Pediatric Occupational Therapy

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What is Pediatric Occupational Therapy?

“Achieving health, well-being, and participation in life through engagement in occupation” is the overarching statement that describes the domain and process of occupational therapy in its fullest sense. (The American Journal of Occupational Therapy, August 2020, Vol. 74, Suppl. 2)

Pediatric occupational therapists (OTs) consider all aspects of a child’s occupational profile including his or her roles as a son or daughter, sibling, student/early learner, friend to peers. As a basis for selection of motivating skilled OT interventions tailored to the individual child, the OT learns about the child’s interests and favorite activities. Goals for occupational therapy relate to improving successful participation in everyday activities, such as, playing/learning, attention, sleeping, coping skills/resting, relationship/interaction skills, self-care (dressing, feeding, toothbrushing, toileting, bathing) tasks. Every child has an individual personality, coping methods, nervous system profile that reveals sensory processing & modulation skills, and varies in motor/physical, emotional, cognitive, social performance skills. In addition to providing direct OT intervention with children, pediatric occupational therapists collaborate with caregivers and provide hands on caregiver/parent training to support the family’s successful implementation of the recommended home program.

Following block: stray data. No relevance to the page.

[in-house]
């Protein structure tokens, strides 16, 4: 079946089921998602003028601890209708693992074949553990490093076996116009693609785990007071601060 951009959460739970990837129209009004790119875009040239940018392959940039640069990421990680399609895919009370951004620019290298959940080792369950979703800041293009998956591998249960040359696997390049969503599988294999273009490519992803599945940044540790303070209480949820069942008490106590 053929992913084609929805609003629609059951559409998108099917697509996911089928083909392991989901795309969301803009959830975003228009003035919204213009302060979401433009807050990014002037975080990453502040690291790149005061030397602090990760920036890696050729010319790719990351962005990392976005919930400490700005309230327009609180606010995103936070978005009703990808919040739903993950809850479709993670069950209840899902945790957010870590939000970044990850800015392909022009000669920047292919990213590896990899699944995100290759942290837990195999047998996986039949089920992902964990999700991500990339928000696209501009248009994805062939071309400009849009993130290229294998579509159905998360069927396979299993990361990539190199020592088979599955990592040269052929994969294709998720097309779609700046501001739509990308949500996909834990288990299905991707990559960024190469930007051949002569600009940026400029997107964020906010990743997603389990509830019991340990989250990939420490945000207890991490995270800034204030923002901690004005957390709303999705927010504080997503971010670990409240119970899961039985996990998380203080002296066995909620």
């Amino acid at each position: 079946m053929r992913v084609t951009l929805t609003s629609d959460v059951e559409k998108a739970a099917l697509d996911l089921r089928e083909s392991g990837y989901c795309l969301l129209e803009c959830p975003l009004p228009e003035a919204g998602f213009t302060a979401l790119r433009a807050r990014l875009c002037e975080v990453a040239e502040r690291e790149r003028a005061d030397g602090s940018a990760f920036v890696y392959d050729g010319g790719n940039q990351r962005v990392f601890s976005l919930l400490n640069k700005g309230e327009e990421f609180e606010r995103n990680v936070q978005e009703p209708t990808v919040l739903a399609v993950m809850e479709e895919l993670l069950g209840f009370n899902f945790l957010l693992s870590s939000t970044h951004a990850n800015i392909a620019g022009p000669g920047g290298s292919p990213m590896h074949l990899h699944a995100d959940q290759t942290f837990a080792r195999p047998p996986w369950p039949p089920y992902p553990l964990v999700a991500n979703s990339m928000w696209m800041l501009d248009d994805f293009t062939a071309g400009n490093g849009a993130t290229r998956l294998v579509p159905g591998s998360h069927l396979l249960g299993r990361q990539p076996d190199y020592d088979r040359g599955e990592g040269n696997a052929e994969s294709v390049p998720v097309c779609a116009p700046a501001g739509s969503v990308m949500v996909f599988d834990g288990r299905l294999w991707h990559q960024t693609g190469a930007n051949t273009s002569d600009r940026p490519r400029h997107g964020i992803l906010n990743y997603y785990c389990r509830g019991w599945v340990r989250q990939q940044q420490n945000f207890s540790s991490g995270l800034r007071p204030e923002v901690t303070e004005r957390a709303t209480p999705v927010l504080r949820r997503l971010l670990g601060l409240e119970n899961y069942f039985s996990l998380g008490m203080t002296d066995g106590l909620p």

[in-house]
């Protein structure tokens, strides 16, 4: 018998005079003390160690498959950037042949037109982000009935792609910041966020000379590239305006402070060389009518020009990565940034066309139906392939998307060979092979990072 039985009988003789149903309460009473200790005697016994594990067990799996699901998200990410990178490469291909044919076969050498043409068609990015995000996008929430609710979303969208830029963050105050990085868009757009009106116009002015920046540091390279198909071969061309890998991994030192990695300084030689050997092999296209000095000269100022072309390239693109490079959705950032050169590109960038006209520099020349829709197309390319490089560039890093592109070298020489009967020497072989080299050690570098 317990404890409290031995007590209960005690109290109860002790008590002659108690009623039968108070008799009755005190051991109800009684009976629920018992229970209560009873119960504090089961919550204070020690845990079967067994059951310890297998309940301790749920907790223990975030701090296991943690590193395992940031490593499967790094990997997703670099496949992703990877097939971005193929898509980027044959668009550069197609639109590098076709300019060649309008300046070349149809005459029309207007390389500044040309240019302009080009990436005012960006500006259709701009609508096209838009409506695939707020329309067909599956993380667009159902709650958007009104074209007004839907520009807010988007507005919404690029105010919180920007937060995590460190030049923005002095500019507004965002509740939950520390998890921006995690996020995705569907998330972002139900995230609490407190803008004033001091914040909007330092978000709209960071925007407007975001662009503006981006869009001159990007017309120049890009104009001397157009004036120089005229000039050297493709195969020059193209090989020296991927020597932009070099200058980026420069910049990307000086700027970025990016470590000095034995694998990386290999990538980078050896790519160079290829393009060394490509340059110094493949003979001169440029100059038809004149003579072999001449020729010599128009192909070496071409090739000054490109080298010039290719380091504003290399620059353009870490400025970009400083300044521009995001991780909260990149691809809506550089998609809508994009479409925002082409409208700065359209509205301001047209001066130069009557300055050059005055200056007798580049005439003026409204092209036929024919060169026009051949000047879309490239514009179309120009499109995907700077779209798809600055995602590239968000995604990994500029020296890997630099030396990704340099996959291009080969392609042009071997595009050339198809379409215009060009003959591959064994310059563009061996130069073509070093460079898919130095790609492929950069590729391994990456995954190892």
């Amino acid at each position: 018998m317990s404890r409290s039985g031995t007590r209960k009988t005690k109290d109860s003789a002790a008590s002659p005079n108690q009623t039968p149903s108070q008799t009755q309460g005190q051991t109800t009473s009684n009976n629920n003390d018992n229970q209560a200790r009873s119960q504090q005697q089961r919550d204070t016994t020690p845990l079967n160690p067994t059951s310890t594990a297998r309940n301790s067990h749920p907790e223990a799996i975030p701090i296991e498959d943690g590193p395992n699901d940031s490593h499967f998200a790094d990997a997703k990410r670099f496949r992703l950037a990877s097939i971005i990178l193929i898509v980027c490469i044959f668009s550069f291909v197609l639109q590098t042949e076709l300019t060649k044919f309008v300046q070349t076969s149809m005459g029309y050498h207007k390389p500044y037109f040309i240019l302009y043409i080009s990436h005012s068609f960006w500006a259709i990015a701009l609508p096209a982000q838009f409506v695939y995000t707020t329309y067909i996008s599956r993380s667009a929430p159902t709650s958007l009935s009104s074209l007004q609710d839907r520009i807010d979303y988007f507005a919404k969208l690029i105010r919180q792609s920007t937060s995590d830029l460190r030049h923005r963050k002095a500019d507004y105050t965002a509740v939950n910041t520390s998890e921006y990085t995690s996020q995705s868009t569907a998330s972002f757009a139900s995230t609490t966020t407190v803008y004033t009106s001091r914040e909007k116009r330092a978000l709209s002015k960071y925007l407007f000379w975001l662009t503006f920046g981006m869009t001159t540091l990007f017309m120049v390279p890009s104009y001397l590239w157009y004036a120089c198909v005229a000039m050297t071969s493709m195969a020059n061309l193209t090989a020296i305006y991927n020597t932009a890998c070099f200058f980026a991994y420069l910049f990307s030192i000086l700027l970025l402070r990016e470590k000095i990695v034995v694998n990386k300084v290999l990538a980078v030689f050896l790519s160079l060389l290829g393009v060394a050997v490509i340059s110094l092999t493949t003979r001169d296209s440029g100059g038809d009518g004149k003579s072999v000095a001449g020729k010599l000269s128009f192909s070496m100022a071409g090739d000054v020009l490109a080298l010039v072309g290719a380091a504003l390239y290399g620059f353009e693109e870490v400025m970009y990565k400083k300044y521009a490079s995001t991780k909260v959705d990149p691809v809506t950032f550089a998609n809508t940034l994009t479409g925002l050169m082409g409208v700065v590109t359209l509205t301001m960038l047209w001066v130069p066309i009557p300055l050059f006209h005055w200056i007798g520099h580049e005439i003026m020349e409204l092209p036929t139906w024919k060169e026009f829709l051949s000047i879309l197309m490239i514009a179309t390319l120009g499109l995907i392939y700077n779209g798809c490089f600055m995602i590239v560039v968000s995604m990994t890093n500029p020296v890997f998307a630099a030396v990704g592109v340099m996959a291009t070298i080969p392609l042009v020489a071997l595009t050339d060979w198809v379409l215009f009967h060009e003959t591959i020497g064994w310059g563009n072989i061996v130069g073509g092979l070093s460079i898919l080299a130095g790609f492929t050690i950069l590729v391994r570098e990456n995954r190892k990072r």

Aspects of the Occupational Therapy Domain

(Occupational Therapy Practice Framework: Domain and Process Fourth Edition published in 

The American Journal of Occupational Therapy, August 2020, Vol. 74, Suppl. 2)

 

 

 

 

 

 

 

 

 

 

 

 

 

 

 

Programs and Services

 

Learning Without Tears:

  • Get Set for School (Preschool Early Learning; School Readiness)

  • Handwriting Without Tears (Grades K-5)

  • Keyboarding Without Tears (Grades K-5)

 

Other:

  • Letter Reversal Repair (Grades 1-5)

  • Writer’s Cramp interventions (Tendon Glides HEP, Hand Strengthening, Grip style assessment)

  • Individualized learning supports to support all Learning Styles and Abilities (graphic organizers…)

 

Self-Care ADLs, Life Skills IADLs:

  • Self-Care with Flair! (teaching with pictures & rhymes)

  • Functional Sequencing for ADLs, IADLs

  • Self-care Routine development

  • Self-care Stories

  • Sequential Oral Sensory Approach to Feeding (SOS Approach)

 

Sensory Processing, Sensory Modulation, Emotional Regulation, State Regulation, Attention:

  • Core Concepts in Action (sensory processing & motor control concerns)

  • Astronaut Training (sound activated vestibular-visual protocol)

  • Development of Individualized Sensory Diet using Brain Works approach

  • The Scale of Sensory Strategies Data Collection for home programming (SOSS)

  • Creation of individualized 5-Point Scales

  • Accommodations, Adaptations for Modified Independence

  • Visual Schedules

  • Sensory Stories, Social Stories

  • Relationship Development Intervention (RDI)

  • The Zones of Regulation

  • Social Thinking Methodology

 

VMI Stepping Stones Achievement:

  • Developmental approach Visual-Motor Integration (eye-hand coordination)

  • Developmental approach Visual-Perceptual skills

  • Developmental approach Fine-Motor Coordination

  • Mechanics: Pencil Grip, Posture, Left-Right Orientation, Paper Position for hand dominance

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